Mifepristone Plasma Level and Glucocorticoid Receptor Antagonism Associated With Response in Patients With Psychotic Depression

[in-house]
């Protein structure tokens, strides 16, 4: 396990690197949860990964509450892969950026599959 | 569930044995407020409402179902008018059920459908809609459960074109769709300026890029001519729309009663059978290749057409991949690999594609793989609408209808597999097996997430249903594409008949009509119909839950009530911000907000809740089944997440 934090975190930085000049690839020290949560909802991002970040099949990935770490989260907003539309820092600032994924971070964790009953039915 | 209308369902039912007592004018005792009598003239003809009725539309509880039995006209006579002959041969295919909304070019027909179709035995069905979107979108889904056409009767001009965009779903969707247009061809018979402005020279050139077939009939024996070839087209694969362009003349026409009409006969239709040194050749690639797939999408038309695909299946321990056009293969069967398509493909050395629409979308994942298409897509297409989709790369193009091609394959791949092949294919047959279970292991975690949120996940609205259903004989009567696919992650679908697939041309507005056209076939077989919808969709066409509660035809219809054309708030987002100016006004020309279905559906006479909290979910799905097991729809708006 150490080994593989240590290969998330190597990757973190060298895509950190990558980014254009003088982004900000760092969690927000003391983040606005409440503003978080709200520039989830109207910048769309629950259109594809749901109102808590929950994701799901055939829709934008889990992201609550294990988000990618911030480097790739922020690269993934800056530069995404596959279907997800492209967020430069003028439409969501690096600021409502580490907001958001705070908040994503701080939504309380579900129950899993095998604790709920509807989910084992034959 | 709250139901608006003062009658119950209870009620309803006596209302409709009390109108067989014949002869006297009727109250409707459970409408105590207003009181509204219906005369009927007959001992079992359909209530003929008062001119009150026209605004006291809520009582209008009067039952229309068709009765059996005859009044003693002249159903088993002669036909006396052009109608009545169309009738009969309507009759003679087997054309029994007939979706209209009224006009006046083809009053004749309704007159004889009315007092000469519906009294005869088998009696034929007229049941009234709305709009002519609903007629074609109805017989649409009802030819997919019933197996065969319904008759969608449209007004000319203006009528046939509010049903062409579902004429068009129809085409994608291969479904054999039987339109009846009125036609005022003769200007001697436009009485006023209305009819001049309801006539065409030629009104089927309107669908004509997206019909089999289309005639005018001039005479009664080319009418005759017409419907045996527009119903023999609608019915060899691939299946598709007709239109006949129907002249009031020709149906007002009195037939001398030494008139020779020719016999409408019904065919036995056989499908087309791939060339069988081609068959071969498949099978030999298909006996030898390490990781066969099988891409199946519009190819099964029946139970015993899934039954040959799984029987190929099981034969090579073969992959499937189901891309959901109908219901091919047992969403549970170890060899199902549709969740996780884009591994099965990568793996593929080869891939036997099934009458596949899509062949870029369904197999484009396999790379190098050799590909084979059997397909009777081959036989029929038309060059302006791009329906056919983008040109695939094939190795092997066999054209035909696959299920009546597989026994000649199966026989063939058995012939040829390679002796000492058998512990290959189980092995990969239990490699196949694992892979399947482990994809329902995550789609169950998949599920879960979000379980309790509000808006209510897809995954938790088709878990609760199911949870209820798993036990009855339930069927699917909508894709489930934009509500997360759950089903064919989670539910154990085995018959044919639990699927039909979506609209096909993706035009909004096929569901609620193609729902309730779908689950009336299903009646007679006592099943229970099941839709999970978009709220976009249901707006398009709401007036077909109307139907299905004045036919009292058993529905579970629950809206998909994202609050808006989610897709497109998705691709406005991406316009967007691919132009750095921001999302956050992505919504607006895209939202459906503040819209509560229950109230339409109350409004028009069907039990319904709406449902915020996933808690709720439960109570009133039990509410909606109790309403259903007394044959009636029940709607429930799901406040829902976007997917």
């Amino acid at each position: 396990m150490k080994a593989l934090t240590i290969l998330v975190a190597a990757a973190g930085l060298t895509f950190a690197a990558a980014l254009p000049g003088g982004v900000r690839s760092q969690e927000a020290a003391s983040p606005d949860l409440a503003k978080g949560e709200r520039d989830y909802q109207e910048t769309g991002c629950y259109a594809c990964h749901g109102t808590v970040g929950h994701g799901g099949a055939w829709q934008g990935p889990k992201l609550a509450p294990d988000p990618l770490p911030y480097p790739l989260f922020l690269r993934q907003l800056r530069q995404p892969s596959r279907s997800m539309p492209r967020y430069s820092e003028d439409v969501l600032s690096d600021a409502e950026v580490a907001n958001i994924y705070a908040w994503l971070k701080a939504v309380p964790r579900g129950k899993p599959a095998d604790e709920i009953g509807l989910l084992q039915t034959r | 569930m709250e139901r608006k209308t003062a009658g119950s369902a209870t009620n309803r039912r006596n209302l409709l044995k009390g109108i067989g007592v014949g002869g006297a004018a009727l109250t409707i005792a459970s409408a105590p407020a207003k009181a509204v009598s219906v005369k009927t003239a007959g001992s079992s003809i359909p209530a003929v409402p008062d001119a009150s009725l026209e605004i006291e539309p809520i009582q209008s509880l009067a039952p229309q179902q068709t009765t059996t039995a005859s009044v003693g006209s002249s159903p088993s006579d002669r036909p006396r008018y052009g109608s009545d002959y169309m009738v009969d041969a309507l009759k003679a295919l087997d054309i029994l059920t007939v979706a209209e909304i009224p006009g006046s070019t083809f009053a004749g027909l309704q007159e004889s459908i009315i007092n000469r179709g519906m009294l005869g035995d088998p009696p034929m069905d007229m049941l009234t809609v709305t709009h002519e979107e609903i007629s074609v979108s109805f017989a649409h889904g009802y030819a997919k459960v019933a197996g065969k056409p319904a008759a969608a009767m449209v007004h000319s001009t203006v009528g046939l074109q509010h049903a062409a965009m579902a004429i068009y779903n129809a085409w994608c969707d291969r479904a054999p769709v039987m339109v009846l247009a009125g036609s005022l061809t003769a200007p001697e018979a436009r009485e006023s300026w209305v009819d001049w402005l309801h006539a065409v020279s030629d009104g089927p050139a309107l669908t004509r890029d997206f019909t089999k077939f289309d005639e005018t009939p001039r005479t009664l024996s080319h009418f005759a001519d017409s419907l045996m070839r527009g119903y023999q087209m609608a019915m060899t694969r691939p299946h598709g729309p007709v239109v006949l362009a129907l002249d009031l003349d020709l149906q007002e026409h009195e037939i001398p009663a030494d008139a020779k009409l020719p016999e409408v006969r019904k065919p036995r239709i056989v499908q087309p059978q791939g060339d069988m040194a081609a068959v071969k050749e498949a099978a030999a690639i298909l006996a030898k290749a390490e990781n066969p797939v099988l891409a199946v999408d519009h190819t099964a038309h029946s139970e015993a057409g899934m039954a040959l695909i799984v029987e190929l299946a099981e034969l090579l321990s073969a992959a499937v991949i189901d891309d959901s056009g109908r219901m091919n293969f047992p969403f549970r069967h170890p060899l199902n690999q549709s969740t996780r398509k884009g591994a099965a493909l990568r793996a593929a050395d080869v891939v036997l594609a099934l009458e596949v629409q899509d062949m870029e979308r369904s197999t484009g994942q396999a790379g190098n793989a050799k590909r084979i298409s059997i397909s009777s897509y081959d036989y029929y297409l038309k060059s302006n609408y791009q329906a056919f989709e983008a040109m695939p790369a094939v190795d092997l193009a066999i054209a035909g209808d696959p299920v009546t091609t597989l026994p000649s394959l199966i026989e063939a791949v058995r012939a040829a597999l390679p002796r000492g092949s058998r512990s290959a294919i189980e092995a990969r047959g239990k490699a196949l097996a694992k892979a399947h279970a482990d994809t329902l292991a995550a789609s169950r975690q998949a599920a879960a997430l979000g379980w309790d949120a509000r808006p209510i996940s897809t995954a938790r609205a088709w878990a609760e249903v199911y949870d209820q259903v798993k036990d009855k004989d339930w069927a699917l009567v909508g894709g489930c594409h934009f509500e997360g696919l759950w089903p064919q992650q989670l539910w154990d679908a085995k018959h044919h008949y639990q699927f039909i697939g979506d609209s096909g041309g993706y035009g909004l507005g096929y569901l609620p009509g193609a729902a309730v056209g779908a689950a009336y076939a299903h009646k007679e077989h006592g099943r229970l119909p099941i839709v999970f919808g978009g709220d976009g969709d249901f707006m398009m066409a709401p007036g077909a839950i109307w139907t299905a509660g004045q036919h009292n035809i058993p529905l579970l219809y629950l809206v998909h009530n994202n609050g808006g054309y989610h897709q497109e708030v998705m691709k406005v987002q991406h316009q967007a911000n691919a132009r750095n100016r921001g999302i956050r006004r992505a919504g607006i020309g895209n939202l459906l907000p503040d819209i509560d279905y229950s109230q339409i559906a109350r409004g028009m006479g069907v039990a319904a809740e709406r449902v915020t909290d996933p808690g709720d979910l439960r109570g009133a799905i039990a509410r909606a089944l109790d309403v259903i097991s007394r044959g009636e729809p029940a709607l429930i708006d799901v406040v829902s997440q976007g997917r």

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BackgroundPsychotic depression has no Food and Drug Administration–approved treatment. Patients demonstrate significant dysregulation of the hypothalamic-pituitary-adrenal axis providing a biologically targeted treatment opportunity. The purpose of this study was to explore the clinical and biological effects of short-duration (7-day) glucocorticoid receptor antagonism with mifepristone and the role of mifepristone plasma levels in patients with psychotic depression.MethodsThis double-blind, randomized study took place at 34 US clinical research centers and included patients with a diagnosis of Diagnostic and Statistical Manual of Mental Disorders, Fourth Edition, major depressive disorder, severe, with psychotic features. Patients underwent daily, observed, in-clinic administration of oral study drug (mifepristone 1200 mg or placebo) for days 1 to 7 of the 56-day trial, followed by treatment with a single Food and Drug Administration–approved antidepressant on days 8 to 56. The following scales were administered on days 0, 7, 14, 28, 42, and 56: Brief Psychiatric Rating Scale (BPRS), BPRS Positive Symptom Subscale, Hamilton Rating Scale for Depression, and Columbia-Suicide Severity Rating Scale. The primary end point was a categorical analysis evaluating the proportion of patients with 50% or greater reduction from baseline in BPRS Positive Symptom Subscale score on both days 7 and 56, demonstrating early and durable response. Cortisol and adrenocorticotropic hormone were measured on days 0, 7, 28, and 56. Mifepristone plasma levels were assessed on days 0 and 7.ResultsAn interim analysis indicated that the primary efficacy end point was unlikely to be met, and the study was stopped early with 292 of the planned 450 patients enrolled. Although the primary end point was not met, in a secondary prespecified analysis, patients who attained a mifepristone plasma level of 1637 ng/mL or greater (defined a priori and termed the high plasma level; 66.7% of patients) demonstrated statistically significant reductions in psychotic symptoms compared with patients who received placebo starting on day 28. This group also showed nonsignificant, numeric superiority on Hamilton Rating Scale for Depression improvement. No significant improvements were observed in the low-mifepristone group (<1637 ng/mL) versus the placebo group. There were no significant differences in Columbia-Suicide Severity Rating Scale suicidality ratings between groups.ConclusionsMifepristone 1200 mg daily for 7 days was safe and well tolerated, allowing most treated patients to achieve the a priori defined therapeutic plasma level of 1637 ng/mL, the mifepristone level associated with biological effect and clinical benefit.

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